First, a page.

(This is incomplete, but approximately what I was thinking at the time. -KG)
The future of open source biological systems
Computers forever revolutionized the way that people communicate. The open source movement has opened an untold number of doors to new and groundbreaking inventions.
As many of you know, DNA is where computers were 20-30 years ago, and has benefited greatly from the open source movement. Despite the similarities that DNA has to computer code, there are extremely important differences.
1: DNA is costly to obtain and modify
Downloading content from a website costs next to nothing, everything is digitized and so only data needs to be sent. However, DNA is physical. The simple nature of it being physical is a barrier to efficient distribution. Most DNA is distributed through personal communications between authors. For example, lets replace DNA/strain of bacteria with a small program. To get this program, you first read up on it or learn about it from a friend. Then you email the person you want the program from. The person emails you back a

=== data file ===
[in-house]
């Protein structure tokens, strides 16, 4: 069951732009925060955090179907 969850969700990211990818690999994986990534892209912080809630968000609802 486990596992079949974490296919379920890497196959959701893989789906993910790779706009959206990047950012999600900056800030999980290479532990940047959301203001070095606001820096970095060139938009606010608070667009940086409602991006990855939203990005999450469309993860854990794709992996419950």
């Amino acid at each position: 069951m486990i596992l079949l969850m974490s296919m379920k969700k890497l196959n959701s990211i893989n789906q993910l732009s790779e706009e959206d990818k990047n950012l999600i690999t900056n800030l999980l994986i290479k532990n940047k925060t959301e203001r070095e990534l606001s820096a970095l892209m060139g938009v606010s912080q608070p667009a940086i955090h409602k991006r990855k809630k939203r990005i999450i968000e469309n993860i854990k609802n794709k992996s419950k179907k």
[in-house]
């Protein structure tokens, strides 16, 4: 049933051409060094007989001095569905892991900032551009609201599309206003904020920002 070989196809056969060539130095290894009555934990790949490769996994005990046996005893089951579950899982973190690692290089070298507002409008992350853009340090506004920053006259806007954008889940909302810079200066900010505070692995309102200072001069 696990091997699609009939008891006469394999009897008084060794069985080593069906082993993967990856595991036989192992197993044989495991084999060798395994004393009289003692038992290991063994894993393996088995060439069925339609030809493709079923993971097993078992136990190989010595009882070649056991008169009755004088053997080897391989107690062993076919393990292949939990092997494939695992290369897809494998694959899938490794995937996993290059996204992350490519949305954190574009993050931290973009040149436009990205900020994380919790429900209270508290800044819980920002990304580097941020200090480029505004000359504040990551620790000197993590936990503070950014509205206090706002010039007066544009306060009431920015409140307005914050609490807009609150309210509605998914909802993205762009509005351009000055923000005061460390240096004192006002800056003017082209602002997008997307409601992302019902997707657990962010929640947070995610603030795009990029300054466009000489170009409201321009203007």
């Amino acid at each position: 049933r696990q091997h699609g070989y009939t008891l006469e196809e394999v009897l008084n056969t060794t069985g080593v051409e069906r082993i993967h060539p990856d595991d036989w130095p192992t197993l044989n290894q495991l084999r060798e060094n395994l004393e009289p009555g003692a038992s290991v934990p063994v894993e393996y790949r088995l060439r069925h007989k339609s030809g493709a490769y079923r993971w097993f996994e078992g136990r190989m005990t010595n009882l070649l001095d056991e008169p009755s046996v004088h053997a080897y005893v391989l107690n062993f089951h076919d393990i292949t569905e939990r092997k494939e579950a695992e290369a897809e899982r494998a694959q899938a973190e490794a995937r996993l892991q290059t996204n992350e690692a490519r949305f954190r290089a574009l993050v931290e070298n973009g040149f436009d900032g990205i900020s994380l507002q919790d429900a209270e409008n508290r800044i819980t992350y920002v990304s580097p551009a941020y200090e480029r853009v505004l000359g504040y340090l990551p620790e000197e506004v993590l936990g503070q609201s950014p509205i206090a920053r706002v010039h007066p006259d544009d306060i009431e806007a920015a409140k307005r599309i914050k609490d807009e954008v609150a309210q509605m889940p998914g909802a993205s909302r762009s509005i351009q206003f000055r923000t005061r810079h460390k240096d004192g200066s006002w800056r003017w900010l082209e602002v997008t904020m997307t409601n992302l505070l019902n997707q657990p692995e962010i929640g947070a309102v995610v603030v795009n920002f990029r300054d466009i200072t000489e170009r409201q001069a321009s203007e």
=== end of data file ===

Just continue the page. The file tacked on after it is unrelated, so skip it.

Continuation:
2: DNA can interact with the physical environment
3: DNA takes expertise and hands on experience to work with well
One of my goals is to create a truely open system for modification and distribution of DNA. Unlike existing systems, I want it to be cheap (~2-5$ a plasmid) and I want it to be open to everyone (No MTA and will ship to residential addresses). Even with this, I am worried of abuse of my system for hacks that can be potentially harmful to people or the environment.